Antibiotic residues: another neglected potential health hazard in Iraqi-Kurdistan

By Rawaz Sulaiman:Food health

Previously, on KT, I talked about the overusing of antibiotics in our region and their negative impacts of public health. Here, I’d also like to shed some light on the usage of antibiotics in veterinary practice; more precisely, their negative effects on human health through animal products and the current role of vet practice in this.

Broadly speaking, in veterinary practice, antibiotics are used to treat certain diseases, or as a prophylactic measure in the form of feed additives, which is a part of improving animal products, including meat, eggs and dairy products. On one side, these provide certain advantages: they suppress the emergence of certain diseases, enhance appetite and enable animals to eat more, ultimately resulting in growth improvement.

The other side is more concerned with their adverse residual effects, in particular, if they are not used with caution. The term antibiotic residue can be simply explained as the presence of small elements of antibiotics in animal products. This can create potential health risks. Above all, it can cause direct toxicity in humans through consumption of animal products. In addition, it may lead to the emergence of some resistant bacteria that are hard to treat by the application of routine antibiotics in case of clinical conditions. It is worth pointing out that the emergence of resistant microbes in animals could also infect and leave human untreatable, making their prevention and control even harder.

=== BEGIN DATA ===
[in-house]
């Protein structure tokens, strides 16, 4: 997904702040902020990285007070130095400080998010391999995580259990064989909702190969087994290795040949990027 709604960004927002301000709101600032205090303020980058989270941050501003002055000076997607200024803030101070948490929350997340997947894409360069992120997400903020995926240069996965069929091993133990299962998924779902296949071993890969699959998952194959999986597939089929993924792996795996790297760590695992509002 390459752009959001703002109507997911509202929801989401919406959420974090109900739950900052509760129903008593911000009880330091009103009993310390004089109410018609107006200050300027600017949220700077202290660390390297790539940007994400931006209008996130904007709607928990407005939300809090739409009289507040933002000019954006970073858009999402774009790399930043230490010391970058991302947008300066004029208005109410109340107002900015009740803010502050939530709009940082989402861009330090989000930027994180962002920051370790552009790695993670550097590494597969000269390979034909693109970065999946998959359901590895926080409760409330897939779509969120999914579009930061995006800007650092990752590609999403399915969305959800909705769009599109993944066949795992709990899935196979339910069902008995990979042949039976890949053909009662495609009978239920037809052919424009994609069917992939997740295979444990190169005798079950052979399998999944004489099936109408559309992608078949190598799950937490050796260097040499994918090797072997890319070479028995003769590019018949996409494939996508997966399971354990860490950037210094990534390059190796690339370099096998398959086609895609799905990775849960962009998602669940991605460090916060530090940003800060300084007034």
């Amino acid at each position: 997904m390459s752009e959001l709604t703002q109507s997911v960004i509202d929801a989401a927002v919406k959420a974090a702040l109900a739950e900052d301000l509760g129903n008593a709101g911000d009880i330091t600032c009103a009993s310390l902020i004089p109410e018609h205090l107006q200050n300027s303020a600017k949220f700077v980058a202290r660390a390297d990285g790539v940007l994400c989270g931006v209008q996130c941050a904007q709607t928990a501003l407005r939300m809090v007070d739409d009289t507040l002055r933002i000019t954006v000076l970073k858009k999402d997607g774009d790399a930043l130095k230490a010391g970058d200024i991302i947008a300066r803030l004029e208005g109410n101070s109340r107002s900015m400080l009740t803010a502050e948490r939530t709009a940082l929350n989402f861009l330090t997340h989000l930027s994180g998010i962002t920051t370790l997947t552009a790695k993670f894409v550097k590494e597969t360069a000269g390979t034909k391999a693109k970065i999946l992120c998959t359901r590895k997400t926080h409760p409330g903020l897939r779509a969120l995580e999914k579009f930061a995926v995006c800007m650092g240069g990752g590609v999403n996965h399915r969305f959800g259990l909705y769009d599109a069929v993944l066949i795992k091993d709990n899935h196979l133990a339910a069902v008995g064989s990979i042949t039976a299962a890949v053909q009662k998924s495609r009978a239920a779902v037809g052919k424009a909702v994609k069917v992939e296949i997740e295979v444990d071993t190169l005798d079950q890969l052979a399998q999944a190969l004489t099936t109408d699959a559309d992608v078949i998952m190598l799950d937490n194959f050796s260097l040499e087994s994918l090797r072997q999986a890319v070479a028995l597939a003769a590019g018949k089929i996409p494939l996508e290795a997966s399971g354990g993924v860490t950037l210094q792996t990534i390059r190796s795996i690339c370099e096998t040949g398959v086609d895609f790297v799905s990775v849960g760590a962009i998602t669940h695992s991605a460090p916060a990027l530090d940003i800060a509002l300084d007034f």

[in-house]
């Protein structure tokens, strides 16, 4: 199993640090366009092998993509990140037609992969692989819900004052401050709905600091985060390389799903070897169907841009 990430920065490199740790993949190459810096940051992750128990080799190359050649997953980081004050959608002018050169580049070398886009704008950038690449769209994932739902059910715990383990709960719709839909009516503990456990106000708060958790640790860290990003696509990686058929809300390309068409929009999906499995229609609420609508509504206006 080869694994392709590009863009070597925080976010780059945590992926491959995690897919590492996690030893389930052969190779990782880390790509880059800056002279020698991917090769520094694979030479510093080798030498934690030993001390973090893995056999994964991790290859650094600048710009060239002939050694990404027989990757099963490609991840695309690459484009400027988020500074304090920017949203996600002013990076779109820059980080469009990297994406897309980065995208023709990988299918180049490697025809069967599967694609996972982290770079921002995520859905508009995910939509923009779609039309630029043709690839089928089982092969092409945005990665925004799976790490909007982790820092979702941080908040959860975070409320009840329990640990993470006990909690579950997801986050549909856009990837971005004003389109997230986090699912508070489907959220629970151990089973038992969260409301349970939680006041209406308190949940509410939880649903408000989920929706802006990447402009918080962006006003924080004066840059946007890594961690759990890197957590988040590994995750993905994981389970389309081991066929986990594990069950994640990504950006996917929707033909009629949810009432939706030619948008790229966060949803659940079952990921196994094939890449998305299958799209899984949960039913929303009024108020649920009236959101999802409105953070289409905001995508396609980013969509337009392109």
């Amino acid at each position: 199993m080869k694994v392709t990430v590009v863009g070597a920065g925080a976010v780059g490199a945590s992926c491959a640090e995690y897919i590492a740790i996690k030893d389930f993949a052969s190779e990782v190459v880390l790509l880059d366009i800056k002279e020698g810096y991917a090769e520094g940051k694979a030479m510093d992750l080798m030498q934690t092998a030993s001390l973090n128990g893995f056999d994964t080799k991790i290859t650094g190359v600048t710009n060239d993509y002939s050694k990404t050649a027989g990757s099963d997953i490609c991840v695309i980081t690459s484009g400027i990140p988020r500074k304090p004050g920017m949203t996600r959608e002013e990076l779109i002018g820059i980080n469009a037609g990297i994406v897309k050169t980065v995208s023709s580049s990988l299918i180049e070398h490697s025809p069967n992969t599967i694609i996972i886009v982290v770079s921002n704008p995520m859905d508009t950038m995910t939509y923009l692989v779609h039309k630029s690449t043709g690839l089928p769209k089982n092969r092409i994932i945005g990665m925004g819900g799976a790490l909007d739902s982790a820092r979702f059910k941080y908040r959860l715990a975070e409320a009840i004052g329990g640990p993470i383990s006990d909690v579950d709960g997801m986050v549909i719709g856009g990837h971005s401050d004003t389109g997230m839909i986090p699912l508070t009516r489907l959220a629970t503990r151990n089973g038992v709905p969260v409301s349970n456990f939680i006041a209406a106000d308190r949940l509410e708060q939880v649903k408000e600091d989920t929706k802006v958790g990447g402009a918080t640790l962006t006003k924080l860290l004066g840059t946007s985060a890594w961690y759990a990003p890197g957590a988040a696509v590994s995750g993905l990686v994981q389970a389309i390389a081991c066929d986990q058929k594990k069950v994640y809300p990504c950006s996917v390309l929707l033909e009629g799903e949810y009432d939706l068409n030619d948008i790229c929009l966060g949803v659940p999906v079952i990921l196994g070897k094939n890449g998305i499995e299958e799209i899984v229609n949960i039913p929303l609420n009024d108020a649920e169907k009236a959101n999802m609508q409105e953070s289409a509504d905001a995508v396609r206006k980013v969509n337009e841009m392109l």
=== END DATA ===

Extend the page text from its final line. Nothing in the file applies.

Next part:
One of the main causes of this phenomenon in our region is the misapplication of antibiotics because of mistakes in identifying the sources of diseases due, presumably, to a lack of proper diagnostic tools which encourages veterinarians to make antibiotics their first and best choice when treating diseases. A further cause is paying less attention to the time required for the toxic residues of antibiotics to reach a safe level or to get eliminated by the animal’s body. This process is coined in two terms – withholding and withdrawing periods.

Although both terms are used interchangeably, they are quite distinctive. The former can be explained as the period when treated animals’ products are not allowed for human consumption; it starts from the time when a last dose of medication was given. The latter, however, can be described as the time an animal is removed from medication until the permitted time of slaughter. In this regard, usually a full set of instructions are provided by pharmaceutical manufacturing companies for vets. This method is used as a safeguard to prevent human exposure.

In our region, this approach is somehow applied in poultry industries, by keeping a contemporaneous recording of given medications and vaccine dates.With farm animals, however, there is not a strict or regulatory strategy to take control of the use of medications. Animal owners can get whatever antibiotics they want, especially from private clinics. Although instructions are given by vets, this is not sufficient to ensure a good clinical practice. What is more, animal owners are less aware of the antibiotic hazards and have insufficient knowledge of their potentially adverse on humans.

Thus very urgent actions are required to overcome these risks to animal and human health. Identifying the major causes and sources should be the top priority. As different countries follow different regulatory and prevention programs, a scientific and appropriate regulatory strategy should be adopted to enable screening and to control this risk in our region.

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Rawaz Sulaiman has MSc. in Biomedical sciences from Sheffield Hallam University, UK.


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